New place: hmmm

Can you say “dark”?

Can you say “rain”?

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We’re movin on

Wow, we’ve been in this one campground for over three weeks!

That’s not usually possible, because they limit campers to 14 days straight in these federal parks. But this is the slow season, even in warmer Georgia, and only part of the campground is open because use is so small. So the nice attendant lady hasn’t worried a bit about our overstaying the limit.

The nice attendant lady has actually been one reason why we stayed….Margaret has been here for over 12 years and clearly knows her stuff, but much more than that, she is such a sensible sweetie! We’ve really enjoyed our dealings with her and getting to know her! It won’t be the same without her next week.

Watch the “Here we are!” tab tomorrow. It should show us moving from here before noon and heading mostly north to the town of Hartwell, GA. We’ll do shopping for two weeks of groceries, then move nearly due east a few miles to the foot of Lake Hartwell to Watsadler Campground, another federal park.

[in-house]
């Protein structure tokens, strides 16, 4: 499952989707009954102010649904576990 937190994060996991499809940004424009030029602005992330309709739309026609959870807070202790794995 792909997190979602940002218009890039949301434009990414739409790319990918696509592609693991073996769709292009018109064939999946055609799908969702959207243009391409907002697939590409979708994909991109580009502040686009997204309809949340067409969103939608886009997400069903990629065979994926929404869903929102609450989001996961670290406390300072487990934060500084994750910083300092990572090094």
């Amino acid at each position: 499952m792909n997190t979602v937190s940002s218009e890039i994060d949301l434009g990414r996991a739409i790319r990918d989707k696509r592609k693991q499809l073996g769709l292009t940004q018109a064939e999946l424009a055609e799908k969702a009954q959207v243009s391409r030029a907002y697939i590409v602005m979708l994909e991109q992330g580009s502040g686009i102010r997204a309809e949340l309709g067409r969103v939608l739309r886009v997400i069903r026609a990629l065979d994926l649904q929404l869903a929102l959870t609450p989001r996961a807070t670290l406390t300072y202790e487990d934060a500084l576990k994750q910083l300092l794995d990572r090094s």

Hope to post pictures shortly from there, and hope they show a place nearly as nice as this one!

Eagles in love

We heard before we arrived that this lake is home to a number of Bald Eagles, but Robyn has not been able to spot even one before today.

Ah, today.

A dreary day with little sprinkles now and then. But the temp was nice at 66, and the sun shined through once or twice.

Couldn’t walk far or you’d get wet. Nothing to do but watch the lake with binoculars.

When it rains, it pours. Eagles, in this case.

Robyn spotted an immature eagle circling a flock of coots in the distance, and sure enough he or she flew low a couple times and grabbed one of the coots! The eagle flew with its catch around a point and out of view.

Only to reappear almost immediately with a more mature Bald Eagle in hot pursuit! They came toward Robyn, the immature clutching its catch while doing aerobatics with the nearly-white headed one.